Luigi Boccherini (1743–1805) is one of the major figures in 18th century music, and was close to both Haydn and Mozart. The young Austrian admired Boccherini’s music, and his string quintets in particular. Throughout his long career, Boccherini’s style was influenced by composers such as Nardini, Sammartini in his native Italy, Wagenseil and Monn from the Mannheim school, and forward looking composers from France such as Gossec. However, Boccherini was to base himself in Spain at the royal court, and found himself rather cut off from mainstream European musical trends. This caused him to develop his individual style – a mix of Spanish dance influences, and a smooth ‘Latin’ charm that led some commentators to remark that his music was effeminate, and in the words of one violinist Giuseppe Puppo, that he was ‘Haydn’s wife’. This is to miss the point of Boccherini’s style.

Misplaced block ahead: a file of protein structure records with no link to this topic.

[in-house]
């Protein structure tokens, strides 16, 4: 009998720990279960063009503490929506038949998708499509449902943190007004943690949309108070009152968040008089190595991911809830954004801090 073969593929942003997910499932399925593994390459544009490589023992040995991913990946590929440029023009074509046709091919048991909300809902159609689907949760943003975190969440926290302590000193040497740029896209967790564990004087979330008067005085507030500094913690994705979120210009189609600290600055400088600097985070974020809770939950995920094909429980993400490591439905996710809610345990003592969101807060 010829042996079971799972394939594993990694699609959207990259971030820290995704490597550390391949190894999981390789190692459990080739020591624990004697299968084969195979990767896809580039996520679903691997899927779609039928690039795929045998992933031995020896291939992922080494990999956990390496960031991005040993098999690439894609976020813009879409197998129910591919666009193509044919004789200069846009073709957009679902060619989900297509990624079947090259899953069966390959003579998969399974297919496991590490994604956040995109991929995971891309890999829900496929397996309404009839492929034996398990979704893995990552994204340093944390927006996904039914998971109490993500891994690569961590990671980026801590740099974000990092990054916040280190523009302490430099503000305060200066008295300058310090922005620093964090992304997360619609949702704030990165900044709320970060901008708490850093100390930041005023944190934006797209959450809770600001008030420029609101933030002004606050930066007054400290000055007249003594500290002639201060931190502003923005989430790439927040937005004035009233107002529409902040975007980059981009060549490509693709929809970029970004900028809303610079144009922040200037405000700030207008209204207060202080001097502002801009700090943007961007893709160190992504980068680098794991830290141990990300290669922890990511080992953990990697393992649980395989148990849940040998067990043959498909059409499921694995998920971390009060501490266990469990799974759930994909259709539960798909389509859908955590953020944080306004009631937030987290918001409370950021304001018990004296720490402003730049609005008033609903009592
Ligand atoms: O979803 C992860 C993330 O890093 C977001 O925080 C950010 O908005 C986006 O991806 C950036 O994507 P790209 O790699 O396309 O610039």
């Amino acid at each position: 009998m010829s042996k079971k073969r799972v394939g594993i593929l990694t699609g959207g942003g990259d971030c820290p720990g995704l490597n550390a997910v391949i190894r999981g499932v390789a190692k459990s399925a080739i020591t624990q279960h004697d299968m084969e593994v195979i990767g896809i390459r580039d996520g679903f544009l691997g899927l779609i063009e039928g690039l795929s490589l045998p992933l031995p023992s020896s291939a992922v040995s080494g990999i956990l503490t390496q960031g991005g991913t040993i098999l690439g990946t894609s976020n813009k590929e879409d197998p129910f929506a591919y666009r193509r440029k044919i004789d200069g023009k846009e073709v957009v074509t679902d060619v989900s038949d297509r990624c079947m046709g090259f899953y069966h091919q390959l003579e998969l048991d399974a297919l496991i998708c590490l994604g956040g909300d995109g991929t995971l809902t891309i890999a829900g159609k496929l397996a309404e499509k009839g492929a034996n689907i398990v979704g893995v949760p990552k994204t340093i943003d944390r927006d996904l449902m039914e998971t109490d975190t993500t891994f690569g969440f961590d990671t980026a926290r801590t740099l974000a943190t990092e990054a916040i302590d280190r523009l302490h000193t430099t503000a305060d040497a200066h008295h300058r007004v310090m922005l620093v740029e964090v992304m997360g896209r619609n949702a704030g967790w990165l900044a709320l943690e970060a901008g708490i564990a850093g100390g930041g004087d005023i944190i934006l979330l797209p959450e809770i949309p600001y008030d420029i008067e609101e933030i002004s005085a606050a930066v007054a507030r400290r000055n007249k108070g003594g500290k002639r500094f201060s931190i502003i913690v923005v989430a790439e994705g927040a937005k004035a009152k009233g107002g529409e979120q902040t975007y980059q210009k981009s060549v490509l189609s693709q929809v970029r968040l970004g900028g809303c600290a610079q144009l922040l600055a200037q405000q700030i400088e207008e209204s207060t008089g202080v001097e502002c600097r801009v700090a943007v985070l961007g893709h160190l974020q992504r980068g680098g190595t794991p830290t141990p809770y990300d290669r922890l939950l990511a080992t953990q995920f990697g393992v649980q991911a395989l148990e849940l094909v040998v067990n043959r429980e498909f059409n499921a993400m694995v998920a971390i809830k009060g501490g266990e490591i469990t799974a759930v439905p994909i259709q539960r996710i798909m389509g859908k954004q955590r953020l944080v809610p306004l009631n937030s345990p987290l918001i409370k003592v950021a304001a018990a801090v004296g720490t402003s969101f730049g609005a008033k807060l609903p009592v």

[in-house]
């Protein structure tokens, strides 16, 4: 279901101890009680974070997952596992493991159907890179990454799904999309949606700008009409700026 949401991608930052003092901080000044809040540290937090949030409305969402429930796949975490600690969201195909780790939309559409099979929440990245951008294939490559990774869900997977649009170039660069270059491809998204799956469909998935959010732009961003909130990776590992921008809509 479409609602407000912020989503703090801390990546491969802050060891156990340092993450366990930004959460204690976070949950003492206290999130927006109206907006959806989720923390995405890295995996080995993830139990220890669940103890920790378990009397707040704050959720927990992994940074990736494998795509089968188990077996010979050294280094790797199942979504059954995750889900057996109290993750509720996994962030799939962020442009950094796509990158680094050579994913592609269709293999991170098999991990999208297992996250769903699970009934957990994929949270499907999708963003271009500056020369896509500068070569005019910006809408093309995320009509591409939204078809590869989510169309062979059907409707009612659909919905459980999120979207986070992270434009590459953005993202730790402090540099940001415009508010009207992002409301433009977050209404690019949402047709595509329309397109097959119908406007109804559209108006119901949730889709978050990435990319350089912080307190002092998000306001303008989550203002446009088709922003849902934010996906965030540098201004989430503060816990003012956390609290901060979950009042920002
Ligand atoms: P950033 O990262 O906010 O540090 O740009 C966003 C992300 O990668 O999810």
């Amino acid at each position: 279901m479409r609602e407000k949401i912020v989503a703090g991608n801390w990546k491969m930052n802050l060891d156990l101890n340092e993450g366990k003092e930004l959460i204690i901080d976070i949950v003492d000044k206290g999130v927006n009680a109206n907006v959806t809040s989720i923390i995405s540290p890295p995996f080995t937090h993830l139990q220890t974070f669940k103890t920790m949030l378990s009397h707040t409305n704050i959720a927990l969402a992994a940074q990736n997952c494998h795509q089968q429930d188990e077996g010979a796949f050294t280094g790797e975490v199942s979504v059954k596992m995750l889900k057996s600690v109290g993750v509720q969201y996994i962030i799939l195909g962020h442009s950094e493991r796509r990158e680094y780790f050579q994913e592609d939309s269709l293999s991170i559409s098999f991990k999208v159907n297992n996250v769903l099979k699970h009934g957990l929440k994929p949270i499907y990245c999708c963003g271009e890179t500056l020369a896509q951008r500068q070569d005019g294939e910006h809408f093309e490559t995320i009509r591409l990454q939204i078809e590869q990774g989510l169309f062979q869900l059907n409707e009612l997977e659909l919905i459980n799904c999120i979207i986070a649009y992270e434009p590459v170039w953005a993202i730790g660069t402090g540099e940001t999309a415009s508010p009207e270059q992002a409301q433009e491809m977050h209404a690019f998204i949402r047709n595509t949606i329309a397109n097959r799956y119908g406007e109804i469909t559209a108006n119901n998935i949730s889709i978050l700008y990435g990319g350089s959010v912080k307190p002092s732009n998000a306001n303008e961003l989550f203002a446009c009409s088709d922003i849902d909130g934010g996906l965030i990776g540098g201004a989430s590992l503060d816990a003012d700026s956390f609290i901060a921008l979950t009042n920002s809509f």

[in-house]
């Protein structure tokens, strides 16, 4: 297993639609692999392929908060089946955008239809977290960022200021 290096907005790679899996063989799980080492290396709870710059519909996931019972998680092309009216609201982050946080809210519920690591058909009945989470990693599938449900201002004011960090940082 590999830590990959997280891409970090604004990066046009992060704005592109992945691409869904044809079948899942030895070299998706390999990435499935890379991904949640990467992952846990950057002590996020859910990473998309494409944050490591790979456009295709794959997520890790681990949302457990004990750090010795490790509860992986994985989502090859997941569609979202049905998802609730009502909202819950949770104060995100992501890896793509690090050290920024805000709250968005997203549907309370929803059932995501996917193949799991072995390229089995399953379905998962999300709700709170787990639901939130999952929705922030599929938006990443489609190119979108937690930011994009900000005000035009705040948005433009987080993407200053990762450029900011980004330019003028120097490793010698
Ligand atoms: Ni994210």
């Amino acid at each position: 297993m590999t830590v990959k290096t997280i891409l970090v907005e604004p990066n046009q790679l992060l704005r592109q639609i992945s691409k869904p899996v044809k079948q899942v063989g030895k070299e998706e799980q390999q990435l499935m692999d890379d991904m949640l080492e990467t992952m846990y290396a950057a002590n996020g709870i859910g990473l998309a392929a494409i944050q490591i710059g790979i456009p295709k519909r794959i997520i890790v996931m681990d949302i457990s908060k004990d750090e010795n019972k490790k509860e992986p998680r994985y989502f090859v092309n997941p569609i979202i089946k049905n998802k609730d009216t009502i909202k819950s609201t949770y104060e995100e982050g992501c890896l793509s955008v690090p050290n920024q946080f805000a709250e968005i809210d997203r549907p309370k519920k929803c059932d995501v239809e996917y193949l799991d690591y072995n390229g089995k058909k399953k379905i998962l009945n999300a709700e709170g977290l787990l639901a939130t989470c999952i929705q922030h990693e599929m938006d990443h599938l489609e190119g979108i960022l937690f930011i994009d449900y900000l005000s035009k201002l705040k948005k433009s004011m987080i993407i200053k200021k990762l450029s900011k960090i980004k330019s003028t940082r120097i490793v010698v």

Although less dramatic than either Haydn or Mozart, his music does have moments of explosive drama that appear all the more effective when bursting fortissimo from an otherwise calm movement. The harmonic shifts are also surprising and used to great effect. His music is sensuous, passionate and dramatic. The Op.39 Quintets date from 1787 when he was at the court of Friederich Wilhelm II in Berlin. These are important works that rank alongside the chamber music of his great Austrian contemporaries, and Boccherini deserves to be in their company.